Showtime's Ray Donovan started out as a simple yet inviting concept. An LA fixer with a shady past hustling among the most dangerous people into the city of angels while balancing a family life and a special bond with his brothers. Easy, compact, and carrying enough juice to pull viewers along for the ride.
As it wound up its fourth and strongest season yet on Sunday, the series hit a new high and could go anywhere as the fifth season hits production early next year.
Wait a minute. When a series gets into year four on Showtime, the gas pedal gets released and some of the heat on the fastball disappears. Remember Dexter, where the post John Lithgow era was less than stellar. The L Word spun its wheels after the 36 episode mark and so have a dozen other premium cable series. How much story can a show tell before retreads and familiarity become a distraction instead of a tool?
This season, the Russian mob posed the biggest threat for the second season against the Donovan family while Ray(the superb and understated Liev Schreiber) battled his conscience for another 12 rounds(or episodes). Meanwhile, Bunchy(Dash Mihok, rolling around in a layered role), struggled with fatherhood and the mental instability of his wife Teresa.
Mickey(Jon Voight, full of tricks and skills) started out stranded in Vegas playing a huge con before taking a hit for the family and getting closer to his sons, who he'd used as pawns far too often before. Terry(the underrated Eddie Marsan) finding success in a champion boxer and a kid from the streets while finding a love in a police officer.
Paula Malcomson's Abby, a character who has slowed the series down in the past, became a useful element this season as her character had a health scare and got more involved in the business while the Donovan kids were forced to deal with how daddy the big bucks.
What I loved most about the latest season of Ray Donovan was the real legit threat and how the Donovans reacted to it. In the finale, they didn't just come together and vanquish the enemy. They finally accepted each other for who they really are.
Terry came to terms with his involvement with Ray, the Russians, and Hector Campos, the prize fighter who required both the brother's services. Bunchy finally accepted Mickey for being the lying con man he'd always been but also saw the humility in his father when the old man lost his girlfriend towards the end of the season.
Steven Bauer's Avi was placed in serious danger. A peril few of Ray's direct associates had found themselves in. Heck, Kate Moennig's Lara got punched in the face by Lisa Bonet's unhinged Campos sibling. Everybody got bruised this season, but they came together.
Hank Azaria brought back the incorrigible Ed Cocchan to both assist and hinder Ray, and the exchanges between Azaria and Schreiber created some of the series' most signature moments, including a Bob Seger karokee session. Ted Levine showed up as a Vegas casino mongrel, lighting up a few hours and key moments.
The team work made the happier than usual ending more convincing. Instead of simply making things settle in nice and snug without any prerequisite storytelling arc, showrunner/director David Hollander put these characters together because it felt natural and timely for them to form a team.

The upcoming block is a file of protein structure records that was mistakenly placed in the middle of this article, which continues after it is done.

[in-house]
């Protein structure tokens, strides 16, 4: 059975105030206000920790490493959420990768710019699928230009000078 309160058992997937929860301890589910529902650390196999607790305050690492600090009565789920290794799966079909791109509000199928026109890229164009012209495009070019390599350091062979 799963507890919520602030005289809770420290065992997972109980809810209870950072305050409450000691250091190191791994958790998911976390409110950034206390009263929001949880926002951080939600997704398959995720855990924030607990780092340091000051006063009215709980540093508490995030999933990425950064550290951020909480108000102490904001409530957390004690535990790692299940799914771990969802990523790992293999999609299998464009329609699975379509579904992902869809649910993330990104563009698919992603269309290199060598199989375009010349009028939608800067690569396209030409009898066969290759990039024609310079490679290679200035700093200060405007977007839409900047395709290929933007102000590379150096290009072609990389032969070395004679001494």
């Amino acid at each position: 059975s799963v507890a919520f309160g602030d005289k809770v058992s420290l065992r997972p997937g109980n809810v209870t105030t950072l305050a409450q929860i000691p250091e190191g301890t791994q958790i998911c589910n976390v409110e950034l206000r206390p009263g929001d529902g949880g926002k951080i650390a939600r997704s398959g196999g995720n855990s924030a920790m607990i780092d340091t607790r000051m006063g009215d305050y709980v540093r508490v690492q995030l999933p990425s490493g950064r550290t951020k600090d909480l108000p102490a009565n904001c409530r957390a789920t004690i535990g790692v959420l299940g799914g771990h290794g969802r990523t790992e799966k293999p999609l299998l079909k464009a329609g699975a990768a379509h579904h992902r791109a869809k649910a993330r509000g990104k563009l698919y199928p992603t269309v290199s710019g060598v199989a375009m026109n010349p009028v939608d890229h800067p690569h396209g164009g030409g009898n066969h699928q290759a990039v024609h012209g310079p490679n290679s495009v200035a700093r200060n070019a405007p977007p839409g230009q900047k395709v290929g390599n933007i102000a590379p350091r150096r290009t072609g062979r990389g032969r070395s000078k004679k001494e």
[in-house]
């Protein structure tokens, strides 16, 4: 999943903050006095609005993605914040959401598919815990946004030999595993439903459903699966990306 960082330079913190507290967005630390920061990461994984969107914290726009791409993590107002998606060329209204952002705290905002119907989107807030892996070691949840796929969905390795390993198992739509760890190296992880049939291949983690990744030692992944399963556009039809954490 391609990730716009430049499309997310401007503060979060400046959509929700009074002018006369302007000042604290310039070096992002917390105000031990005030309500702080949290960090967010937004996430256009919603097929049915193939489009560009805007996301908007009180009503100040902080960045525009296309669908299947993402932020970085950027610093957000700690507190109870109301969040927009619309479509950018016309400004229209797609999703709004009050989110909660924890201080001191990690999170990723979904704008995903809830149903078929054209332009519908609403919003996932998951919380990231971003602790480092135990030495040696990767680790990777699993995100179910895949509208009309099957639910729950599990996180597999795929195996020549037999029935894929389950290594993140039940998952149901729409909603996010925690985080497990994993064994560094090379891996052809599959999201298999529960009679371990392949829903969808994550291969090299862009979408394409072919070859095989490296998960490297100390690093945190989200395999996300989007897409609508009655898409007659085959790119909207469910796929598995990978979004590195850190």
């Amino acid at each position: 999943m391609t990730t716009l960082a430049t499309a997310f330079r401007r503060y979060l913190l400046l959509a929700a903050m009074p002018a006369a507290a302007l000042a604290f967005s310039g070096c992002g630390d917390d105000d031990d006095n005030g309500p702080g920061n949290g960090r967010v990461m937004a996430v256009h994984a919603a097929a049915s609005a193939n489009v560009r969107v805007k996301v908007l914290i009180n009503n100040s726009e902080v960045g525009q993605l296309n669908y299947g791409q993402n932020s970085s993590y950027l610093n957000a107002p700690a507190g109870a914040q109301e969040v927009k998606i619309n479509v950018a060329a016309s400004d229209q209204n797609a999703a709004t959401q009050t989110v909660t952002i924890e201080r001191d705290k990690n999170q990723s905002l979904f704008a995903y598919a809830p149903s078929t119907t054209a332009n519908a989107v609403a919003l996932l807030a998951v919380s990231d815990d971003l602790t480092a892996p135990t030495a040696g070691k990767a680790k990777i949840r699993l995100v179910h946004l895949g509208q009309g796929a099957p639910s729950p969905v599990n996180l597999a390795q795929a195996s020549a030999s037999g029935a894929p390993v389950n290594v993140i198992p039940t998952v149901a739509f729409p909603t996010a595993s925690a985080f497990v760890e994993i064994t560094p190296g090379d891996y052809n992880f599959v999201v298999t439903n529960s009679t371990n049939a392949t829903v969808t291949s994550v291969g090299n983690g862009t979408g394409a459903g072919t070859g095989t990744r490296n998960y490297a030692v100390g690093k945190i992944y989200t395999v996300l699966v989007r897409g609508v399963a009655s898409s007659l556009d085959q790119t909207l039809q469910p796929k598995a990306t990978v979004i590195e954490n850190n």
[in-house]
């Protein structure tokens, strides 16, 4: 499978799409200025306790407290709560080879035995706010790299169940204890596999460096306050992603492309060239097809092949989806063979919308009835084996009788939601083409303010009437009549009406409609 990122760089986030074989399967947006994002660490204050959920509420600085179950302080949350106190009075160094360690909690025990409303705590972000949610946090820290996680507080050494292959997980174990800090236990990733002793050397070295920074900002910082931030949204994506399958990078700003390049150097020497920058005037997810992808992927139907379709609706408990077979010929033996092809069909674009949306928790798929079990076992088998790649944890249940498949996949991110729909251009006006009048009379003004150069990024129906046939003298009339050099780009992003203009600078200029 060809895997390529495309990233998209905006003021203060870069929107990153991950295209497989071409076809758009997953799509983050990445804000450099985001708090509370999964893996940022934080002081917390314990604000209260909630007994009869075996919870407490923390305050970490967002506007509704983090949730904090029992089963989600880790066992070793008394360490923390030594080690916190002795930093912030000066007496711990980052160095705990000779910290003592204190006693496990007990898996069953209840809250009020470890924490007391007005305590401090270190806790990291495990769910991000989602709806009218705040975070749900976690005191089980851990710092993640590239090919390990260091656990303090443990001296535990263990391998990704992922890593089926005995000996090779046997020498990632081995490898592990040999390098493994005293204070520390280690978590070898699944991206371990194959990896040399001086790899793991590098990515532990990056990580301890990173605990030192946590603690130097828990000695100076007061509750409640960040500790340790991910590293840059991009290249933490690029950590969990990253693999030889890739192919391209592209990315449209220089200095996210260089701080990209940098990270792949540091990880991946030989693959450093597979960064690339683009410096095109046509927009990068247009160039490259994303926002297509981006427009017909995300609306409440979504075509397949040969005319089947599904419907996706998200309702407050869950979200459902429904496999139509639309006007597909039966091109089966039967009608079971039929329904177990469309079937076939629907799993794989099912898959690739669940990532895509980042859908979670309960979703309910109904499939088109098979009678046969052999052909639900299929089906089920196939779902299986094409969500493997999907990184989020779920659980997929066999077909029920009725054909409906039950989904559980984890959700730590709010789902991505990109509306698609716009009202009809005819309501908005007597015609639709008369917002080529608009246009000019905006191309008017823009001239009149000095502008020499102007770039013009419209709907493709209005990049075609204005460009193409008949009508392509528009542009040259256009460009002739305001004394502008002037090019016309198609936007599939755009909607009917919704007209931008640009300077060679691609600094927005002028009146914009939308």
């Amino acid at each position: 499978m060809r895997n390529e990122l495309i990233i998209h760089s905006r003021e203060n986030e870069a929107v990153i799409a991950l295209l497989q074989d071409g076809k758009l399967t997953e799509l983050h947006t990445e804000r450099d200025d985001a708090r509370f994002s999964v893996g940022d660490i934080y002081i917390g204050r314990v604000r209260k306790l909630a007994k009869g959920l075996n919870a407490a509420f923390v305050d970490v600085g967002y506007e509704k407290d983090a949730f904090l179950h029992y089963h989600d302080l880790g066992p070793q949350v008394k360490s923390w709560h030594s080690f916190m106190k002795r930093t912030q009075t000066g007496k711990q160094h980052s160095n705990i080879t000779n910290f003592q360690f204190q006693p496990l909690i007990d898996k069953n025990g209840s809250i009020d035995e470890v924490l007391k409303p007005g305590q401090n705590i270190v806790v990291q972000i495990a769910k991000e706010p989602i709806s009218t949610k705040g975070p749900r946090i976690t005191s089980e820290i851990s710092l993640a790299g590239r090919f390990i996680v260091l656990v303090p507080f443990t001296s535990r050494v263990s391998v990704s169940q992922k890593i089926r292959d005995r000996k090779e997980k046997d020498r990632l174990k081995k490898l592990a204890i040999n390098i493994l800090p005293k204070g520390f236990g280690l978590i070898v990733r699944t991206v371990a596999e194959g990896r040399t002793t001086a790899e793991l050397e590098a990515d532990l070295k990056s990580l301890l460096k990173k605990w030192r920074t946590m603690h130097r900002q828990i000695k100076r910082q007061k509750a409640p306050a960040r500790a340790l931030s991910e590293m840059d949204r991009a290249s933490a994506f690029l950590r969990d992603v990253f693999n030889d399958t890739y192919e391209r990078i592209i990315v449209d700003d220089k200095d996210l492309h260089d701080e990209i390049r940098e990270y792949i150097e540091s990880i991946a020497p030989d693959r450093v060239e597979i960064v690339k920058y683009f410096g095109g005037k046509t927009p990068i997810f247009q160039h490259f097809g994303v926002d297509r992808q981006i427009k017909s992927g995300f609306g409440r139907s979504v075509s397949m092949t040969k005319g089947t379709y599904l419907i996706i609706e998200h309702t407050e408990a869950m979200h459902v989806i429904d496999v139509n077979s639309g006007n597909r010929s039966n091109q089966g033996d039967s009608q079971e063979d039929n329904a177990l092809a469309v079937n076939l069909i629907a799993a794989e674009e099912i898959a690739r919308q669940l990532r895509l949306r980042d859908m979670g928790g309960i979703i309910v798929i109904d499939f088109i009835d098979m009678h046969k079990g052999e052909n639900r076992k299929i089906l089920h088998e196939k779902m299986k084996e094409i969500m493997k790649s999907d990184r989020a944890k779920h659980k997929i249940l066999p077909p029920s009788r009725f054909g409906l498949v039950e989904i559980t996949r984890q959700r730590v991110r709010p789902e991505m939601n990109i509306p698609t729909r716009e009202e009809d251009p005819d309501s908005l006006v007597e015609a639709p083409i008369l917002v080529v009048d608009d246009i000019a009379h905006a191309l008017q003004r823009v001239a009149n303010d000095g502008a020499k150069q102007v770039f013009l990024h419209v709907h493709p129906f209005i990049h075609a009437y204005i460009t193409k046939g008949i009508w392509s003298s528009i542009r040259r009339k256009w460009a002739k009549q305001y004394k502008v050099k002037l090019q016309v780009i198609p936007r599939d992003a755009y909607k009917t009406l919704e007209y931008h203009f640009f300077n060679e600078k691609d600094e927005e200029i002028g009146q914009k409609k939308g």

For the first three seasons, Abby knew little about how deadly her husband's business got. This season, she was involved in a home invasion murder of a Russian thug. Bunchy, Mickey, and Pooch Hall's Daryll all helped Ray escape danger. It wasn't just Ray who was threatened this season. All the Donovans felt a push and reacted accordingly.
It just felt right and that made it compelling, entertaining, and provocative while also handing Hollander, Schreiber, and company a creative license to go in new directions next season. Do the Donovan brothers team up and take down bad guys and settle disputes? Is Abby really cancer free? Are the kids safe? Will other mafia families rise up and come after Ray?
There was a great exchange between Ray and Embeth Davidtz's Sonia in the finale that kicked the season into rhythm. He was driving her back to Dmitri(the gifted Raymond Barry) and both of them knew it was imminent death for her. All cards could be laid on the table, especially after she sold him out to the Feds.
She told him that her art business, while shady and funneling drugs into the city, was her potential escape from the madness. She had no family except for her daughter. That was all she had. Unlike Ray, her family consisted of cold blooded killers like Dmitri.
Ray realized that his family consisted of loving yet formidable people and he decided to use that strength to push back against jail time and death.
The result was satisfying and perfectly timed. Ray Donovan got a happy ending instead of an hour that leaves the title character shot, bloodied, and seeking redemption.
For Ray, redemption is relative to the current situation. An ongoing theme instead of a quick resolution. He may never be happy or content, but he can at least be honest with the people he loves about what he must do to stay alive.
None of this works without the greatness that is Schreiber and his restrained simmering approach. A theater trained actor who only needs a few words or lines or dialogue to get a point across is rare. As a producer on the show, the actor has free reign to cut dialogue and he often does with Ray. The man's stares and brooding gazes speak volumes that monologues couldn't cover appropriately. Before the show, Liev was hustling in solid supporting roles that made you want more. This series is a perfect canvas for his artform.
Ray Donovan produced its finest season yet, and sets the show up on a course that is both entertaining and unpredictable. Instead of losing steam, it's riding higher than ever. It's further proof that television is winning the war over movies at the moment.